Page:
For high school athletes, a majority of them dream of joining the college team. Unfortunately, according to the NCAA (2017), only a few of these students who compete as NCAA athletes get selected. Consequently, the odds of winning an NCAA sports scholarship are significantly minimal. In fact, according to O’Shaughnessy (2012), only about 2 percent of high school athletes win scholarships at NCAA colleges and universities. Fully paid sports scholarships are not always available and only a few athletes in Divisions I qualify for a full ride. Along with that, it is important to understand that, playing college athlete is a privilege and college students should understand that the opportunity to play in college is something that millions of other students only dream of and cannot achieve. Consequently, a majority of the college students play for the love of the sport and do not want to turn it into a job. Others see playing in college as an achievement of their childhood dreams and in most cases are not bothered about the money that comes along with a sports career in college. Instead, all they want to do is talk about their dream, do their victory dance after they win in front of the crowds and feel pride associating with the winning game. The most these students want to get out of being college athletes is pride, gratification, and competition. They enjoy the thrill of their victory and the pure agony of defeat. More particularly, this is the heart of the game in college and doing it for other reasons such as money is a distinct reason. Additionally, while some of these students can be able to play at an advanced level, they are still not professionals. Their job is not to play sports as a professional, but as an extracurricular activity that is pursued alongside a higher education program. Paying college athletes means that the students will stop viewing college athletics in the manner and instead, see it as a money-making strategy. Majority of them will not do it out of passion and the love of the game, but for money; and doing this, they will ultimately change the very nature of college athletics.
It will only Benefit High profile Schools and Athletes
Paying college athletes would mean that athletes will have to be incentive to commit to the highest bidder. They may also constantly transfer from one college or university to another provided they get a higher offer. At the end of the day, the sports will be 100 percent business. While this may be rewarding for the college athletes, it can also lead to the collapsing of other college programs. The money luring the athletes will also have to come from somewhere, which means the least popular colleges are at the risk of being cut out in the NCAA sports. In return, this is likely to deny students the opportunity to study at their college of choice, since the desired program will no longer be available. Along with that, because the athletes will be playing for the schools that offer the highest pay, only the high profile institutions are likely to benefit.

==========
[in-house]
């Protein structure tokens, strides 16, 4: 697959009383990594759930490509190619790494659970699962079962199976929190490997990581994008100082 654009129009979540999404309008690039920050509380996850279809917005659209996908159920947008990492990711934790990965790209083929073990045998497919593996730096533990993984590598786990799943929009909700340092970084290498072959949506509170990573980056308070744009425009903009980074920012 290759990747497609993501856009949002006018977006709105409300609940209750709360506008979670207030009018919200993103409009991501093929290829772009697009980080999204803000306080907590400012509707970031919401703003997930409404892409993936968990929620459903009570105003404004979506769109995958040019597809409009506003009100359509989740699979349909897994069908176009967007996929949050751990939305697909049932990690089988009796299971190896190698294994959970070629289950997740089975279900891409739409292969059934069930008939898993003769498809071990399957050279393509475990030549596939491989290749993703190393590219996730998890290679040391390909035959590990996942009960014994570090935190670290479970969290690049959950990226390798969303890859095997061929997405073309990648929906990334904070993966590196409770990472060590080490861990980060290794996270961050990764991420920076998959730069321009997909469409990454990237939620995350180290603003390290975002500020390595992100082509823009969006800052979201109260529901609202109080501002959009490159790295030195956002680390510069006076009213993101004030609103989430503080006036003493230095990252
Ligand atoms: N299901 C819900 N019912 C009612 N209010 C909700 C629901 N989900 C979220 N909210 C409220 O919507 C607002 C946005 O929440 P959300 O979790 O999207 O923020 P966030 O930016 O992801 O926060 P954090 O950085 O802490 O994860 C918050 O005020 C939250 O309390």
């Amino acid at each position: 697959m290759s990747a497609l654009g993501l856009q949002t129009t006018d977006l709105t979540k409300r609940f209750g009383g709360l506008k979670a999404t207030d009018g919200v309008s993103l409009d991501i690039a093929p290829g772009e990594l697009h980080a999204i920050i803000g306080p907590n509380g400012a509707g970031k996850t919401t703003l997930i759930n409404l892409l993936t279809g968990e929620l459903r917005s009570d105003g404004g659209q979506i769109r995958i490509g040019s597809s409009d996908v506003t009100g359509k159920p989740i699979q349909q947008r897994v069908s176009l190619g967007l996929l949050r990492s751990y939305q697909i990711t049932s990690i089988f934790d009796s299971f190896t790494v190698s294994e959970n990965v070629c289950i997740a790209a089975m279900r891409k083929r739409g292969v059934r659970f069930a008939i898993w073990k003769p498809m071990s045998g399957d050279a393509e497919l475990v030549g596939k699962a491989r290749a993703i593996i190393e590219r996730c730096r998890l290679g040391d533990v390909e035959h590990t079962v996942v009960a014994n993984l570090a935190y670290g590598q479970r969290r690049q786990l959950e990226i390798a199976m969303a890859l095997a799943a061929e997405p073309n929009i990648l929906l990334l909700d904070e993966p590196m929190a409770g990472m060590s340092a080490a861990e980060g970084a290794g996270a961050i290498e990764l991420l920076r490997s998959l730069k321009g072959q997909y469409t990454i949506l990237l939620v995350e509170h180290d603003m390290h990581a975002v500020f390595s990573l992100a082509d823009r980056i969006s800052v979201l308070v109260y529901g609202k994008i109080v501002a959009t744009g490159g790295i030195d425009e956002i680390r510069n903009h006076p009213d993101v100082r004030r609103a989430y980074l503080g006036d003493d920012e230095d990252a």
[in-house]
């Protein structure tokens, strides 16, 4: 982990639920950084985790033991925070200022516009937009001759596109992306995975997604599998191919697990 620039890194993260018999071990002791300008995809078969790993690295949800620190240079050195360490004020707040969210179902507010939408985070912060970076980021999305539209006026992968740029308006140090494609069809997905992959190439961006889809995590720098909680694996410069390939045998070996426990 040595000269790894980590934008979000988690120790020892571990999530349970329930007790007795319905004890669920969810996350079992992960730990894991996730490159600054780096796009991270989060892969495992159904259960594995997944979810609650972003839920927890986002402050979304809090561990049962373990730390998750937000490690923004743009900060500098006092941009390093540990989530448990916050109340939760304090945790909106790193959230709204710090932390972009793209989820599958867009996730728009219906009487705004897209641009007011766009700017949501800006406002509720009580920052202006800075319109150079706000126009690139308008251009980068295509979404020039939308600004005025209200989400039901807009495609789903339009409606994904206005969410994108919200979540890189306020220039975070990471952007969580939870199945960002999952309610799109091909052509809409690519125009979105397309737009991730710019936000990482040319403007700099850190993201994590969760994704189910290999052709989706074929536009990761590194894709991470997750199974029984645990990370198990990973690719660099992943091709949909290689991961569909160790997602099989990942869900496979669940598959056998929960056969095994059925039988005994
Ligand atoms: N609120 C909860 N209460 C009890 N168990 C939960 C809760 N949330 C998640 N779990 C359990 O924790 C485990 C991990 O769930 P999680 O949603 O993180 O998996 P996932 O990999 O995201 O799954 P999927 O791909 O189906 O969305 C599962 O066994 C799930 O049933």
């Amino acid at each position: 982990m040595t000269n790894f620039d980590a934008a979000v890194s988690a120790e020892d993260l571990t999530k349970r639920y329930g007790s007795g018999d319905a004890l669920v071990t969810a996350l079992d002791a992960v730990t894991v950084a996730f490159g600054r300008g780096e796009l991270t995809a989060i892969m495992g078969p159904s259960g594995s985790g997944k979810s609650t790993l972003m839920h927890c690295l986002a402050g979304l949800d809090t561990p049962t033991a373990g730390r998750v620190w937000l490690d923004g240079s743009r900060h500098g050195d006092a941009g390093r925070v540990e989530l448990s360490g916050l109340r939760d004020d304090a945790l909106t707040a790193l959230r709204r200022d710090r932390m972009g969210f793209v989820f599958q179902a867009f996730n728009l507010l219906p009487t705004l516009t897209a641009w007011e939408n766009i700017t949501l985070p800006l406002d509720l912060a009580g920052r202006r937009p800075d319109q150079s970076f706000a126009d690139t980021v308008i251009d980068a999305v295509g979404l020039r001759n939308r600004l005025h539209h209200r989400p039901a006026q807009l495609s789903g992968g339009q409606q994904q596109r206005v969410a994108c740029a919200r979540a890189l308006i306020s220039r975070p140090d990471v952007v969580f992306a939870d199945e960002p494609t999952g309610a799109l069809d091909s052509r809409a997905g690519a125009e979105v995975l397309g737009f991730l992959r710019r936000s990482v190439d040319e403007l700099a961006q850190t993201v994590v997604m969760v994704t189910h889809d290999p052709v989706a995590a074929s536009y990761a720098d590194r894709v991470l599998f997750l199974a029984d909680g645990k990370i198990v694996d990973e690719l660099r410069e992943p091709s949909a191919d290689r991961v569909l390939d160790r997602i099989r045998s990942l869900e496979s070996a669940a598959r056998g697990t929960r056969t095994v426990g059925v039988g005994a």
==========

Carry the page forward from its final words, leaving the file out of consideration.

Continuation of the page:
The debate on whether to pay college students or not is a never-ending argument. While there are a couple of reasons supporting the payment of student-athletes, there are several others why they should not be paid. Paying college athlete is likely to compromise the financial situation of many schools and could cause other programs to be cut. Consequently, while paying student-athletes may seem fair to the students, college students are not financially responsible. Most of them are more likely to spend their money on wants instead of necessities. In this context, whether NCAA finally decides to pay college athletes, it is a decision that they are not likely to make anytime soon. In fact, the decision is not likely to happen at all. Thus, until NCAA deems it fit to pay student-athletes, the best they should is what their predecessors have always done; play sports for the love of the game.
NCAA. (2017). Estimated probability of competing in professional athletics. Retrieved from: http://www.ncaa.org/about/resources/research/estimated-probability-competing-professional-athletics
O’Shaughnessy, L. (2012). 8 things you should know about sports scholarships. CBS News. Retrieved from: https://www.cbsnews.com/news/8-things-you-should-know-about-sports-scholarships/
Strachan, M. (2015). The NCAA just misses $1 billion in annual revenue. Huffington Post. Retrieved from: https://www.huffingtonpost.com/2015/03/11/ncaa-revenue-2014_n_6851286.html
Thelin, J. R. (2016). Here’s why we shouldn’t pay college athletes. Time Inc. Retrieved from: http://www.time.com/money/4241077/why-we-shouldnt-pay-college-athletes/